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Asiatic mode of production

  A mode of production involving a form of \'communal appropriation\' which Marx and Engels believed to be especially characteristic of \'Asiatic societies\'. In the most general terms it was supposed to be characterized by three absences:

{img src=show_image.php?name=2022.gif } the absence of private property (especially in land, which was owned by a grossly engorged state); {img src=show_image.php?name=2022.gif } the absence of a bourgeoisie, whose role was replaced by a state apparatus that was able to appropriate a surplus from direct producers in the form of rents and taxes, by virtue of its centralized and often \'despotic\' control over large-scale irrigation works on which communal subsistence depended (so-called \'hydraulic society\'); and {img src=show_image.php?name=2022.gif } the absence of a generative city: direct producers lived in village communities which were \'self-sustaining\' and \'compact wholes\' with no developed social division of labour between them; any cities which did exist were essentially \'parasitic\' creatures of the state with no direct involvement in production.The primary purpose of this scheme was to account for the genesis of capitalism in Europe. If these absences could explain what Marx and Engels (and many subsequent scholars) took to be the \'unchangeability\' of non-capitalist societies in the East then it was assumed that their presence would explain the dynamism of capitalist societies in the West.

The key to the supposed stasis of the Asiatic mode of production was the relation between the state and the local community: between the self-reproducing villages \'below\' and the hypertrophied state \'above\' dwelt no intermediate forces. The impact of the state on the mosaic of villages beneath it was purely external and tributary; its consolidation or destruction alike left rural society untouched (Anderson, 1974, p. 483).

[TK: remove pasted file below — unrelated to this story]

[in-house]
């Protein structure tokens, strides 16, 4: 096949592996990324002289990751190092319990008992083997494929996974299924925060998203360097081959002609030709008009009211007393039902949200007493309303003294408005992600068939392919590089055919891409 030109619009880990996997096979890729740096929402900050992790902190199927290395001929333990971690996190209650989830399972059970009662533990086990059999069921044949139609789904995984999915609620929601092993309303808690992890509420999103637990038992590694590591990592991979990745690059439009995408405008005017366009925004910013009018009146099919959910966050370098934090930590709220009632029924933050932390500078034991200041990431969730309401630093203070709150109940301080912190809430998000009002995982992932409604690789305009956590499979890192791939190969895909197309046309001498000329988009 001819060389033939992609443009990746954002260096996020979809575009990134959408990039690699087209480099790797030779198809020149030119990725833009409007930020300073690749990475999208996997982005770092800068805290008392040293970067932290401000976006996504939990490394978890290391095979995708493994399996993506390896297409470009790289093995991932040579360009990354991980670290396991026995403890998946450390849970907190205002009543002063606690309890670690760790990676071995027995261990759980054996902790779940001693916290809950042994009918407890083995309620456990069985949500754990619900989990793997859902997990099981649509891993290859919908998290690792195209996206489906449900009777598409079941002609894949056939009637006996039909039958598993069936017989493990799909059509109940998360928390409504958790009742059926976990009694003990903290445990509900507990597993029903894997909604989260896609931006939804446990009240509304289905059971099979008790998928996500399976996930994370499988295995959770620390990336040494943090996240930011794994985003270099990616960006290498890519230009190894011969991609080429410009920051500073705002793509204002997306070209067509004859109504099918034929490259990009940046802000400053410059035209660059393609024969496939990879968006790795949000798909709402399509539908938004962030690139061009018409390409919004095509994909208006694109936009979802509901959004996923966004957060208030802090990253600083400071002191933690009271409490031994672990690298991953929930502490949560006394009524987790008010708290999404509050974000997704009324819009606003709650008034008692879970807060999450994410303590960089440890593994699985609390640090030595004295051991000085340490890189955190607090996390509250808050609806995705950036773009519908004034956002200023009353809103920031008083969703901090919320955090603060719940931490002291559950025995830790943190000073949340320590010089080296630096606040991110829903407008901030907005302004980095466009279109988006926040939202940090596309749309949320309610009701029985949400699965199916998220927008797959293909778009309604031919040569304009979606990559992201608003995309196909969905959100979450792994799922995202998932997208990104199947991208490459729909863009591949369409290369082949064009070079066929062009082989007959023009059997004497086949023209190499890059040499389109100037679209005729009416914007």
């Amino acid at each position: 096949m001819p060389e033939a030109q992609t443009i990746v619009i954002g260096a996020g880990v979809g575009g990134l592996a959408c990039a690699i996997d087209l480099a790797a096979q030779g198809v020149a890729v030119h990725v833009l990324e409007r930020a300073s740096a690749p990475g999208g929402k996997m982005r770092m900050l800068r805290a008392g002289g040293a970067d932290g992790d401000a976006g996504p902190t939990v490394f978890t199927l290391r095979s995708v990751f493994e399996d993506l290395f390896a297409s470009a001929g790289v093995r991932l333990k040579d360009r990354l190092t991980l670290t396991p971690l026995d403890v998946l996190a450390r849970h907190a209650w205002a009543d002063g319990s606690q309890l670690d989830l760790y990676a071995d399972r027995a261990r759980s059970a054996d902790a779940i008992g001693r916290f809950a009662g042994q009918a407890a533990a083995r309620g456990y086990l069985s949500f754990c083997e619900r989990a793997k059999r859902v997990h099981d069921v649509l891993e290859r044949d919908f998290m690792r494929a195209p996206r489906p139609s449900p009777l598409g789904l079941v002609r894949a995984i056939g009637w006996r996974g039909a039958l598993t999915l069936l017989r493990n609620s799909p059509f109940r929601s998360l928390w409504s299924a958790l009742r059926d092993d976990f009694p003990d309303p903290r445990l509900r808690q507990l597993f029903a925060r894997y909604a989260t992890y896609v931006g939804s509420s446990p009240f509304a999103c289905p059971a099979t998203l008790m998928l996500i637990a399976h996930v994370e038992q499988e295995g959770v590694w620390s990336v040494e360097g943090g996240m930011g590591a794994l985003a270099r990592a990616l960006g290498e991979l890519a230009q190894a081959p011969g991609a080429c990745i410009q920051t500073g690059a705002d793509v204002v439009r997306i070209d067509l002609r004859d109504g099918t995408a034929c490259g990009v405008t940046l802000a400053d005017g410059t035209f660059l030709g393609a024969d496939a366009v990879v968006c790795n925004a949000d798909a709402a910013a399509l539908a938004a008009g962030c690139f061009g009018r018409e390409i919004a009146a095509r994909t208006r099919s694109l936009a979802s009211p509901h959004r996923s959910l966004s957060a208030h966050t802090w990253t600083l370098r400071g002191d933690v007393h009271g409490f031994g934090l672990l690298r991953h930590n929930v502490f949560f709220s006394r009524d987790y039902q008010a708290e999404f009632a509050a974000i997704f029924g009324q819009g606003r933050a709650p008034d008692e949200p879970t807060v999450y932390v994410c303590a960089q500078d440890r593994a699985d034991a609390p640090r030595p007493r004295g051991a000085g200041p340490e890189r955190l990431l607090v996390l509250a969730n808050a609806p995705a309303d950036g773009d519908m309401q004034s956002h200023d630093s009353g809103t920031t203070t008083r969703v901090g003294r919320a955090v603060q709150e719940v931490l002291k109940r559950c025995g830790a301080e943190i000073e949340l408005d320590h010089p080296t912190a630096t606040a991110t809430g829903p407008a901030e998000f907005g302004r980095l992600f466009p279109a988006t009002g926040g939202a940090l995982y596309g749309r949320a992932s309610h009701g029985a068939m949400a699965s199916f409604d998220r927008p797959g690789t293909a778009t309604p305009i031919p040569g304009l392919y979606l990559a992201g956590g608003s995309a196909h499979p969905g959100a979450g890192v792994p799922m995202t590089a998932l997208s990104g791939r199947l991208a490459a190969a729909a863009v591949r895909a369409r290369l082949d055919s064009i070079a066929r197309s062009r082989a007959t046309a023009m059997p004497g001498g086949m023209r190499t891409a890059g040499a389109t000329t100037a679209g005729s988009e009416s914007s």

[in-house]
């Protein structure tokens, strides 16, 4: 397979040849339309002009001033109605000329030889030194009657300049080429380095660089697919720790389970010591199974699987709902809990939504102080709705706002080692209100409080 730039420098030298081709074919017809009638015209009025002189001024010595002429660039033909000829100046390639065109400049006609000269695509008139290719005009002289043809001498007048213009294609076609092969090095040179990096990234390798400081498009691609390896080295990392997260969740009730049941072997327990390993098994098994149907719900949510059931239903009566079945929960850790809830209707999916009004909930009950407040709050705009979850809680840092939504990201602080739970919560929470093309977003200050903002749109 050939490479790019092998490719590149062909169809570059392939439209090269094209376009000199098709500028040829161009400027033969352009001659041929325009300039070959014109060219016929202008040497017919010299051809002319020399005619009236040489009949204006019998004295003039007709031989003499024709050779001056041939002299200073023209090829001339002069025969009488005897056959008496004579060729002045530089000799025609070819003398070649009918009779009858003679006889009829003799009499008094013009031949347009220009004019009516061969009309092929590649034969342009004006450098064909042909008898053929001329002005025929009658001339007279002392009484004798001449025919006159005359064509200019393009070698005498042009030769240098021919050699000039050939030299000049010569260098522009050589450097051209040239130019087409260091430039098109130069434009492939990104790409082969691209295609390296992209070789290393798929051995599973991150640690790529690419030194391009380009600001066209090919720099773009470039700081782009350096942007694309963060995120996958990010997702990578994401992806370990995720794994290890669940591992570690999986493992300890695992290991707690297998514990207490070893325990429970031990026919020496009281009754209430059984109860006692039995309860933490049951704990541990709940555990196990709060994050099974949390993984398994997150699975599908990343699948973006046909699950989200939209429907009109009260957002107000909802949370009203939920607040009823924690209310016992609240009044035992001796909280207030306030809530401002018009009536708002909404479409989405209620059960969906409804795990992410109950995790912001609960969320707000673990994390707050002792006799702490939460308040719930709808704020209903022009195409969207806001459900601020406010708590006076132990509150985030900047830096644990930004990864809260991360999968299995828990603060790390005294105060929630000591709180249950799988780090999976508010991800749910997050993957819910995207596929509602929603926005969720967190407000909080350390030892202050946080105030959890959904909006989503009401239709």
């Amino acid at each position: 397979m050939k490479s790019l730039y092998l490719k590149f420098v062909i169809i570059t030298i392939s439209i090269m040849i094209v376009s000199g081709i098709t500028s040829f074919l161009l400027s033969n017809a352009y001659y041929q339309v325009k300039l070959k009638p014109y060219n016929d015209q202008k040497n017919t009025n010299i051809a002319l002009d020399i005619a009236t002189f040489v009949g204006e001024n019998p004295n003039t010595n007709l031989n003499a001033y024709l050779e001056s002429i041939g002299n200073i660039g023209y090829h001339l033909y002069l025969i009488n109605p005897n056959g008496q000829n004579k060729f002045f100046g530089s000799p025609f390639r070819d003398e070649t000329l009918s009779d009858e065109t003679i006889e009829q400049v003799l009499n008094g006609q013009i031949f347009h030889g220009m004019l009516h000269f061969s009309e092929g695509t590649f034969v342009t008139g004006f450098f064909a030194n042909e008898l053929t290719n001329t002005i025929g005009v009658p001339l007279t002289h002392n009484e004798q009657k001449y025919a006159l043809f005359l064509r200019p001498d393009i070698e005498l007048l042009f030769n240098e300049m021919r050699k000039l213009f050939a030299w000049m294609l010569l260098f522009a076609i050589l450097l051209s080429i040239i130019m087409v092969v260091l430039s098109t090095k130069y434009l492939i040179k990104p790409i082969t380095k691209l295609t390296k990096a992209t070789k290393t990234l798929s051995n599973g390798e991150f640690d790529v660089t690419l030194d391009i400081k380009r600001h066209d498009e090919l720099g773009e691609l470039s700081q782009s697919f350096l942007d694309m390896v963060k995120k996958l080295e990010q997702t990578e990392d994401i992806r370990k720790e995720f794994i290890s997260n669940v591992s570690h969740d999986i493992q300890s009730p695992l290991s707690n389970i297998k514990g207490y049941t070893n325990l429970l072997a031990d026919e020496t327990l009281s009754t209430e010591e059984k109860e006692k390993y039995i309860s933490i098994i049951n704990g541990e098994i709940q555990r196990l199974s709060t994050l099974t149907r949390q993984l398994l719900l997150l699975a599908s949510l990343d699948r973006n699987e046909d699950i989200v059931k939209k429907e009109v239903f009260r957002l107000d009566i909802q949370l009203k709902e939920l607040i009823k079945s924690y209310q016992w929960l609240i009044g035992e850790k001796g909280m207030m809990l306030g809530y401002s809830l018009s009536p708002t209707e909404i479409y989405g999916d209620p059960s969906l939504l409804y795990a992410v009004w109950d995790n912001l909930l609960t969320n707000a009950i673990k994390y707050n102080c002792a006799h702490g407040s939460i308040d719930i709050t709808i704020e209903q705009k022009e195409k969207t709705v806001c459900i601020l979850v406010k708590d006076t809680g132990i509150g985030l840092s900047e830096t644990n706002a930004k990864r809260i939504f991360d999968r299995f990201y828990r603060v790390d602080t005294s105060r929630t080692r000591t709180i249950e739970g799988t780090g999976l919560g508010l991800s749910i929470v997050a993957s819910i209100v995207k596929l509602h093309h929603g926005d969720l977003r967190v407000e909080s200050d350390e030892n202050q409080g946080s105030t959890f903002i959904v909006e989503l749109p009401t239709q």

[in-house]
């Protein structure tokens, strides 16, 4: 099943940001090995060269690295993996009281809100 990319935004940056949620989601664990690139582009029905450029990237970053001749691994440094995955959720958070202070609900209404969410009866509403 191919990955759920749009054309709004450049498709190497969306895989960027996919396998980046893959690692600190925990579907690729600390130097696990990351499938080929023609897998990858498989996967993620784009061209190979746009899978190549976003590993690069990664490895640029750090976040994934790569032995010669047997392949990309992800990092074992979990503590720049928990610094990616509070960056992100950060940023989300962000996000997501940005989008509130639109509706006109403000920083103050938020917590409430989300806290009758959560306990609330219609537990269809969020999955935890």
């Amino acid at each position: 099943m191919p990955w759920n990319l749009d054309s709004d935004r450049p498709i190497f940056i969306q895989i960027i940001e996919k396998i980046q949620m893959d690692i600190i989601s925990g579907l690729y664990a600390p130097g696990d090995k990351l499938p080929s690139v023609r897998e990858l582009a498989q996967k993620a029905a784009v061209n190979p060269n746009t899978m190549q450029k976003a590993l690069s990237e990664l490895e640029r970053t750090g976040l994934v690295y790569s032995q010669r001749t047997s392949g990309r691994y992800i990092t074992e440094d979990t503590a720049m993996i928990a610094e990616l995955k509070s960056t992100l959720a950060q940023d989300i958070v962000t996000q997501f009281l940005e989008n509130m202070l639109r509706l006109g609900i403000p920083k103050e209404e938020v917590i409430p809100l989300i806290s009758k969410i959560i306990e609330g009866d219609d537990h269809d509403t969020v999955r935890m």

Hence, as Marx himself wrote : \'The structure of the economic elements of society remains untouched by the storm clouds of the political sky\'. Theoretically, however, a major problem is precisely the place this accords to the state, for it presupposes yet does not explain \'a state which already exists and the imposition of state rule on a hitherto stateless people\' (Hindess and Hirst, 1975, p. 201). But in his later writings Marx shifted his emphasis from \'above\' to \'below\', from the state to the local community, and in doing so sought to extend the concept of the Asiatic mode of production beyond the confines of Asia (Anderson, 1974). Empirically, even so, its application there is every bit as questionable as on its original terrain: \'The image of Asia stagnating for millennia in an unfinished transition from classless to class society, from barbarism to civilisation, has not stood up to the findings of archaeology and history in the East and the New World\' (Godelier, 1978, p. 214).

Marx was right to emphasize the specificity of non-western societies, and hence in some part to qualify the unilinear view of social evolution which some commentators have seen in his work. But it is also clear that Marx\'s scheme was constructed on the ground-plan of Eurocentrism, and that his characterization of eastern societies as not merely different from western societies but as lacking something — as a mirror image of the positivities of western societies — was entirely typical of nineteenth-century Orientalism. (DG)

References Anderson, P. 1974: Lineages of the absolutist state. London: Verso. Godelier, M. 1978: The concept of the \'Asiatic mode of production\' and Marxist models of social evolution. In D. Seddon, ed., Relations of production: Marxist approaches to economic anthropology. London: Cass, 209-5 7. Hindess, B. and Hirst, P.Q. 1975: Pre-capitalist modes of production. London: Routledge, ch. 4.

Suggested Reading Anderson (1974), 462-549.



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